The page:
The latest superhero movie teaser to hit the internet is that of Fantastic Four, a.k.a: FANT4STIC:
If a Fantastic Four movie sounds familiar, that’s because there have already been two big budget FF films since 2005.
For an interesting comparison, take a look at the 2005 Fantastic Four movie‘s trailer (starring a pre-Captain America Chris Evans and a post-Commish Michael Chiklis):
Now watch the teaser of the 2015 version:
Quite the difference in tone, don’t you think?
But to me, that’s what makes iconic superheroes so special. Building off a core of archetypal characters and themes, different creators can tell stories through a variety of styles. (And it’s always fun to see fresh new takes on superpowers.)
Like parallel universes in comic books, a parallel application exists in the world of teaching. In order to reach students and inspire meaningful learning, an effective teacher applies his or her individual personality and talents to a framework of fundamental research and established methods.
So let’s talk about some essential elements of
effective fantastic teaching, using Marvel’s first family for inspiration (and images courtesy of artist Bruce Timm).
Mr. Fantastic (Reed Richards)
Egocentric name aside, Mr. Fantastic is known for his amazing intellect as much as his elastic superpowers. Two things we can take from the Fantastic Four’s leader:
1. Teachers must be smart. For those of us with normal IQ’s, we must do our best to study and develop rich understanding. This growing knowledge base should be limited to our particular subject(s), but all the arts and sciences, and–perhaps more importantly–research on how people learn and applicable teaching strategies.
2. Teachers must be flexible. You don’t have to wear a uniform made of unstable molecules (though it’d be cool to try), but you must be ready to bend, twist, and stretch if you want to stay sane.
Human Torch (Johnny Storm)
In addition to flexibility, fantastic teachers have a healthy sense of humor, much like the FF’s resident jokester. And figuratively speaking, teachers should be able to instantly “flame on” and fire up a jaded class into a group of enthusiastic learners.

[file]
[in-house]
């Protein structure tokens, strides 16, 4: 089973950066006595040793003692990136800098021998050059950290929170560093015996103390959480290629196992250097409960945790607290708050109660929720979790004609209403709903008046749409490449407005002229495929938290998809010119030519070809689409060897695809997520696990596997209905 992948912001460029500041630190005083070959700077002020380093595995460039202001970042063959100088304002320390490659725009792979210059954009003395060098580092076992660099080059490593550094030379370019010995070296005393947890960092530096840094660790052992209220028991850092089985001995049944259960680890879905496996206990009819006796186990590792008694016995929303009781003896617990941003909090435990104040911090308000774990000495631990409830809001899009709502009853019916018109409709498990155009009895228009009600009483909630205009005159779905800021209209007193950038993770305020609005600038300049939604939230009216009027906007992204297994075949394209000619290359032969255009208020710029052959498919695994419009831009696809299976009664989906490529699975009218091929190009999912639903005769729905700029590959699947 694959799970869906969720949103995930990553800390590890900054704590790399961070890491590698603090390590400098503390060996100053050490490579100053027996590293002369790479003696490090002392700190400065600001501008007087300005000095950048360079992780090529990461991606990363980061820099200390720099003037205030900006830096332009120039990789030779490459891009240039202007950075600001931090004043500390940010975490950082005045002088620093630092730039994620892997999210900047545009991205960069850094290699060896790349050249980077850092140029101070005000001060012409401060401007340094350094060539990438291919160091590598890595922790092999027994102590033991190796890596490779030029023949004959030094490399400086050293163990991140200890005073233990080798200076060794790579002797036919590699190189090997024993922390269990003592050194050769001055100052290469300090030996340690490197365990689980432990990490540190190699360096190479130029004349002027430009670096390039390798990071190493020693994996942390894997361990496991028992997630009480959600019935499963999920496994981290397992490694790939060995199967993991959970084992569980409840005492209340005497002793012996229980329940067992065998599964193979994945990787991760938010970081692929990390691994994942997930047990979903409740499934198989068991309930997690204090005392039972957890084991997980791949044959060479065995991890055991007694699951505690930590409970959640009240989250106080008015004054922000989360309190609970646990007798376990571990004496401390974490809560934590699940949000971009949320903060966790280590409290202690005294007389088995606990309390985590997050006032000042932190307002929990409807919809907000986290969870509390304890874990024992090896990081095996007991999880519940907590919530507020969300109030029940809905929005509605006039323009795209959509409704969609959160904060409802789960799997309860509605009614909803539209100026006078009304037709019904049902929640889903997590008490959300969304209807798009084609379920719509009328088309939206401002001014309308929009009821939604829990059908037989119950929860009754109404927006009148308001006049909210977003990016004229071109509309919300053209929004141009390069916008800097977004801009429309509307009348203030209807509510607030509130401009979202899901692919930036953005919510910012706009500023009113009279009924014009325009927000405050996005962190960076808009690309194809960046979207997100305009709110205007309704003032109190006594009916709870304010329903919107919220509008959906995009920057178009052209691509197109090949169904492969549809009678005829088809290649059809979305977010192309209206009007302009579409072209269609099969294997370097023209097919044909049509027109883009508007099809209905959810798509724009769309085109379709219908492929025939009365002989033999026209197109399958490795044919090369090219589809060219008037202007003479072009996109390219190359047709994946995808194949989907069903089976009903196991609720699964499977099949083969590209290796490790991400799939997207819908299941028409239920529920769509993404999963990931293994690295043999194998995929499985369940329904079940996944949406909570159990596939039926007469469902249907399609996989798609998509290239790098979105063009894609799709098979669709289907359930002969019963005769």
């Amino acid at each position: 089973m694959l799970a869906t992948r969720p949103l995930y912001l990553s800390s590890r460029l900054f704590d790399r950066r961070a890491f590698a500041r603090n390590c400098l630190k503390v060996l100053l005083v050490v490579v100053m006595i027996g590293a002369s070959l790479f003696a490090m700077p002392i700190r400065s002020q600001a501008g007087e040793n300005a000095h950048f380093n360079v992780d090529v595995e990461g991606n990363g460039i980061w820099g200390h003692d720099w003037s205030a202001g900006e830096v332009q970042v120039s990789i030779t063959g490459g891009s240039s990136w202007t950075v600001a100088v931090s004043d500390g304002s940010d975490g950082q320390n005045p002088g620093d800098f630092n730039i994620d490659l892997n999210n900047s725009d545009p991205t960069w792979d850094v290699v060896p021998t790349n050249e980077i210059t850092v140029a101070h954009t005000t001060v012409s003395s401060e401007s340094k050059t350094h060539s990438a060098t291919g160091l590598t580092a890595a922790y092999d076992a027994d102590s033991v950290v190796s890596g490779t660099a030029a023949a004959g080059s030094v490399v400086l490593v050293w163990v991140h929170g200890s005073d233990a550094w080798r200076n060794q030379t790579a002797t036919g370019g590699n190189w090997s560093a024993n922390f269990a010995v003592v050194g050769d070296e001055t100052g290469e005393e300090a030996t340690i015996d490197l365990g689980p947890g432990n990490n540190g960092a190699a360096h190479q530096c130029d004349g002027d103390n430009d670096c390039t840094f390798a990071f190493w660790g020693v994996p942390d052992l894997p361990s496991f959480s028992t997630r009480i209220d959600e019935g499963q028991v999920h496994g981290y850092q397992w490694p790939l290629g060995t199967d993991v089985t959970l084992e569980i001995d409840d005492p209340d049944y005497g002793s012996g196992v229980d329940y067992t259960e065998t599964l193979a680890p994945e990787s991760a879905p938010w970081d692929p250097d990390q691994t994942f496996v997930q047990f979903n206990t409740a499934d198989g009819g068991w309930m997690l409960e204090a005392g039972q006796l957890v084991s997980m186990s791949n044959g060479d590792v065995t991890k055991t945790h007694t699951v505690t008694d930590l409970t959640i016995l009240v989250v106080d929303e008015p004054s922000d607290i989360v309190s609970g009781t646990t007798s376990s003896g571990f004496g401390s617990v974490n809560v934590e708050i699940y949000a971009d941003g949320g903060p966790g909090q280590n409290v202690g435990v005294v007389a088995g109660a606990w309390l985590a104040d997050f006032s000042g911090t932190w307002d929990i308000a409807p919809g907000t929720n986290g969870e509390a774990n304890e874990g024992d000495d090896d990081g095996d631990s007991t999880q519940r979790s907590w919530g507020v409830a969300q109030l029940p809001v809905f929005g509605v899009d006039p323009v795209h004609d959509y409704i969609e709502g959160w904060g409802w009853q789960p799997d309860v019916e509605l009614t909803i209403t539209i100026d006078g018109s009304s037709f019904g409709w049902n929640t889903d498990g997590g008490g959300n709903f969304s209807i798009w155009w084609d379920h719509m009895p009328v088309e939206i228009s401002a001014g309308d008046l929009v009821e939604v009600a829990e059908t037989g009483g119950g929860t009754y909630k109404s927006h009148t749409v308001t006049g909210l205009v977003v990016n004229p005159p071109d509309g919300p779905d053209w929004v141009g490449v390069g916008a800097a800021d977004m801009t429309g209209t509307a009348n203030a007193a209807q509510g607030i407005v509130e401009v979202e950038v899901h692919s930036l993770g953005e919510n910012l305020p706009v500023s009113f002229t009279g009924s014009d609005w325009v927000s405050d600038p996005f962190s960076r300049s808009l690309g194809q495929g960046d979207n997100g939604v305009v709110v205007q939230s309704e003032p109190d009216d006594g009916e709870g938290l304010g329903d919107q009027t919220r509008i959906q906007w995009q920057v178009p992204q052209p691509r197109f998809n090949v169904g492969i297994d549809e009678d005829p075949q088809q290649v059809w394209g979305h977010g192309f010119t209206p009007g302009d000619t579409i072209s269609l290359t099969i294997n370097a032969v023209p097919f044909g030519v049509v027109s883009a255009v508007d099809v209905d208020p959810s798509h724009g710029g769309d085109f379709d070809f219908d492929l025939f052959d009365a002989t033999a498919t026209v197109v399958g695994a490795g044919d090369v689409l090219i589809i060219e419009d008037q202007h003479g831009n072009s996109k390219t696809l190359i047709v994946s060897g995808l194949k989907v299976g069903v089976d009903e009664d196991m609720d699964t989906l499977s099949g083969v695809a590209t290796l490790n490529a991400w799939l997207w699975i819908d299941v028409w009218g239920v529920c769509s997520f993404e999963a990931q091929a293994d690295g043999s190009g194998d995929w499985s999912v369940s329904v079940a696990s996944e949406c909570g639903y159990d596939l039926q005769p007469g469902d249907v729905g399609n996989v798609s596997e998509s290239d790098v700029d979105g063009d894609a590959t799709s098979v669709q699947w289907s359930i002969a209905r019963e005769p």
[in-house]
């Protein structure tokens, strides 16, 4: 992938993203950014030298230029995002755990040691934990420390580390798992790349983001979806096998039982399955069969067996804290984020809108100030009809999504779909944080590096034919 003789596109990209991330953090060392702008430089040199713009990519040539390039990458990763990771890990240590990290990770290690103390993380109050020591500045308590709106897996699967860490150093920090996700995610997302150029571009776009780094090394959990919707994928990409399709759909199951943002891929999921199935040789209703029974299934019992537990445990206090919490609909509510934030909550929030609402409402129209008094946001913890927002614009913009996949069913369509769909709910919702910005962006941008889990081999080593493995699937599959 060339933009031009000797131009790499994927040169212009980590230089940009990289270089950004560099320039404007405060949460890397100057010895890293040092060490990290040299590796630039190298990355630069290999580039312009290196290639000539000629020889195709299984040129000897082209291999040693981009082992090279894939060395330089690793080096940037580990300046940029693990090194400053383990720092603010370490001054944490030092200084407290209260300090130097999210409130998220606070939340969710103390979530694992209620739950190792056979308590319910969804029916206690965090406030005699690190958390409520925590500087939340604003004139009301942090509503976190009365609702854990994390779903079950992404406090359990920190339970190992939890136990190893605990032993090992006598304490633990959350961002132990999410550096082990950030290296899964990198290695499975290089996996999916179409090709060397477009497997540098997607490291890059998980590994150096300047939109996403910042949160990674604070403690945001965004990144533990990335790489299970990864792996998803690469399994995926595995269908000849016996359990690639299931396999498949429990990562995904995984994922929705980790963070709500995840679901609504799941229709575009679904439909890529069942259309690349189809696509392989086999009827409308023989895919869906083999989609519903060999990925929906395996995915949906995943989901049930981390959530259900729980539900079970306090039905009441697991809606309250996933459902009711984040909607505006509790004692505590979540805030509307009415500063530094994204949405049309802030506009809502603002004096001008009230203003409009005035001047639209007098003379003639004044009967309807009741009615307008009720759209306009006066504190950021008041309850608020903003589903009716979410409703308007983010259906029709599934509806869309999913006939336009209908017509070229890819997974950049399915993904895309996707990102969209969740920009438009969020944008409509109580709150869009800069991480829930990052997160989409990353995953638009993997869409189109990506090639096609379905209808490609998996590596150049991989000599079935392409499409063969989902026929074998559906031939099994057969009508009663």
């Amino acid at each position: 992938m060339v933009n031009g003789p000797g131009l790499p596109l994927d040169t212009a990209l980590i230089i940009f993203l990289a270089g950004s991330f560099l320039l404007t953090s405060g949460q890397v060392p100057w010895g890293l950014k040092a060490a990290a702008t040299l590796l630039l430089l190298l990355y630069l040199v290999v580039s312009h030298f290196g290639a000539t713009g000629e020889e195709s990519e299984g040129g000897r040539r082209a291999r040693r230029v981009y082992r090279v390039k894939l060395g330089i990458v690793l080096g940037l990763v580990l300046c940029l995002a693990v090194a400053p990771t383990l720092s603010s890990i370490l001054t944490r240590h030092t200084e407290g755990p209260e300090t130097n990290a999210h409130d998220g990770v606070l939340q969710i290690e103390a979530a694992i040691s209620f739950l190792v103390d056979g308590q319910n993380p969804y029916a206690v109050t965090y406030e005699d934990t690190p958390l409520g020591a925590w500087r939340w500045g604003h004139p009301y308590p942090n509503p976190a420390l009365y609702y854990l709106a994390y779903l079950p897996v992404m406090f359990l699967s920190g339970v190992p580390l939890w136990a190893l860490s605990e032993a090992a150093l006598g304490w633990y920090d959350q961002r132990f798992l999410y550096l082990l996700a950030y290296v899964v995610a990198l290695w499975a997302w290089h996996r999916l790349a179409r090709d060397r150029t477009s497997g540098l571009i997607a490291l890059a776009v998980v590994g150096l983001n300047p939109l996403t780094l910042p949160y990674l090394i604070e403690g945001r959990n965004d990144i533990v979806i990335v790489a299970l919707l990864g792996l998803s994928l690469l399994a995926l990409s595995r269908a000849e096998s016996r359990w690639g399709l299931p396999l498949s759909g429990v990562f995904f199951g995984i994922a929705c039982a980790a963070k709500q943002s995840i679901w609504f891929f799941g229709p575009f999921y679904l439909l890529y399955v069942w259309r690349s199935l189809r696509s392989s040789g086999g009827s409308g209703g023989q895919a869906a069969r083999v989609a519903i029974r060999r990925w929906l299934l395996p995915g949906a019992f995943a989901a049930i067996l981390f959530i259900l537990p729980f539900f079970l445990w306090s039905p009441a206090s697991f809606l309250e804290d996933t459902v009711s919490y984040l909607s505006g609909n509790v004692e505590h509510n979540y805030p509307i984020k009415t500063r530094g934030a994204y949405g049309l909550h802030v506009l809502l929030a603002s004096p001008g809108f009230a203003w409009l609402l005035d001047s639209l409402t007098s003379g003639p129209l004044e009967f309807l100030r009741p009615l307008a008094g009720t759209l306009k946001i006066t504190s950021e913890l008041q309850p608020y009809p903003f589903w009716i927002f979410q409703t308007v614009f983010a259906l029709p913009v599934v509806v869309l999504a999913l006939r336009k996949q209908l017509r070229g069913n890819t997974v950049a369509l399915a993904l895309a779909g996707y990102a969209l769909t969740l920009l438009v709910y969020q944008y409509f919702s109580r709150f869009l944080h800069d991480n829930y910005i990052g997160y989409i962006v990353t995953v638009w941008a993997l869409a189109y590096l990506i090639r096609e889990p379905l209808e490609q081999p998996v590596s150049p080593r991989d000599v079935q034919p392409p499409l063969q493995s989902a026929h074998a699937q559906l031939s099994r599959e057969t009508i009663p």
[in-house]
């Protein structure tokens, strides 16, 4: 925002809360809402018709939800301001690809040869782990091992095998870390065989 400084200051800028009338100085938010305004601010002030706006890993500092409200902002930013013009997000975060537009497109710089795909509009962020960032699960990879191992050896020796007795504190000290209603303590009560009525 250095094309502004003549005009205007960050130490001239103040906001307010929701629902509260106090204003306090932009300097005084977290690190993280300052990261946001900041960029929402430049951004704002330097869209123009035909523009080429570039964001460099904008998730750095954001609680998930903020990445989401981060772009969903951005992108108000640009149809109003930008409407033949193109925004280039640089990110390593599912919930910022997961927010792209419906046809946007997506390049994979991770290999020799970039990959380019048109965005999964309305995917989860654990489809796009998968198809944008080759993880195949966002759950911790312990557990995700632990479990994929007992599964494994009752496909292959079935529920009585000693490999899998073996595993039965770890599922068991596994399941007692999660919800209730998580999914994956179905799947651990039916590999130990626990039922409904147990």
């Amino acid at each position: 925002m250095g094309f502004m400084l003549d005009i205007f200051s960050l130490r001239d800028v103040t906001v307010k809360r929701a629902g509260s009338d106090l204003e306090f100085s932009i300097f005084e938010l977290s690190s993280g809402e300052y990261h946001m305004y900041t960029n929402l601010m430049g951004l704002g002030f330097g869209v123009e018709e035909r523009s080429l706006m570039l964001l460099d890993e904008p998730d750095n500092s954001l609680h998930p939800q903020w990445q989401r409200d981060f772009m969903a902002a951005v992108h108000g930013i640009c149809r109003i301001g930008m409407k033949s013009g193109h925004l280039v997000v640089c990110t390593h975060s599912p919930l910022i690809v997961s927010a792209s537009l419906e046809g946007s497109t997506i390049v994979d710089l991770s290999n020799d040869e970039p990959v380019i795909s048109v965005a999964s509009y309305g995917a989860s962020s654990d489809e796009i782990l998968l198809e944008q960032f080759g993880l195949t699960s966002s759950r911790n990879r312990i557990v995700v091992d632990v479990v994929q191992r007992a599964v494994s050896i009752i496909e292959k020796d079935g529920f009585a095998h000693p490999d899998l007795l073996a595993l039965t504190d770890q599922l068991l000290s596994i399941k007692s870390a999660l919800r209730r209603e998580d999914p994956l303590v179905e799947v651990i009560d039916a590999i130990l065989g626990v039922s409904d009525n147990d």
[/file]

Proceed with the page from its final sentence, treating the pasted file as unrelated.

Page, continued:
Invisible Woman (Susan Storm-Richards)
Here’s where we get more profound. Teachers are often most effective when they stay out of the spotlight. Instead, they put the primary focus on learning and encourage students to take responsibility and leadership in the process.
A common motto used among educators is to relinquish the classroom role of “sage on the stage” and be a “guide on the side.” Sometimes, that guide is so good the students hardly notice his or her presence.
In many ways, Sue Storm has the most powerful abilities among her teammates. Not only can she turn invisible, she also can produce invisible force fields for both offensive and defensive purposes. Teachers must also do their best to protect their students and colleagues from all kinds of dangerous attacks – unseen or otherwise.
The Thing (Ben Grimm)
In addition to protecting students, fantastic teachers also need to protect themselves. Like the ever lovable, blue-eyed Thing, teachers must exhibit some thick skin. We have to withstand a daily barrage of gripes and wisecracks that rival Dr. Doom’s black magic blasts.
To use another metaphor, teachers should be judicious in deciding when “It’s clobberin’ time!”
Even fantastic teachers have students who occasionally act out worse than Mole Man’s Moloids. We can’t simply exile these misguided minions into the Negative Zone. But we can’t allow class clowns to ruin everyone else’s opportunity to learn, either.
It takes wisdom (sometimes a Reed Richards-level of intellect) to know how to squash misbehavior without squashing the student (emotionally, that is). It also requires a mix of courage and compassion. Even the best teachers aren’t perfect in determining when and how to manage, discipline, and/or overlook student actions and attitudes.
Nobody’s perfect. But we can strive to be fantastic. Use insight from the “World’s Greatest Comic Magazine” to help you get there.
No cosmic radiation required.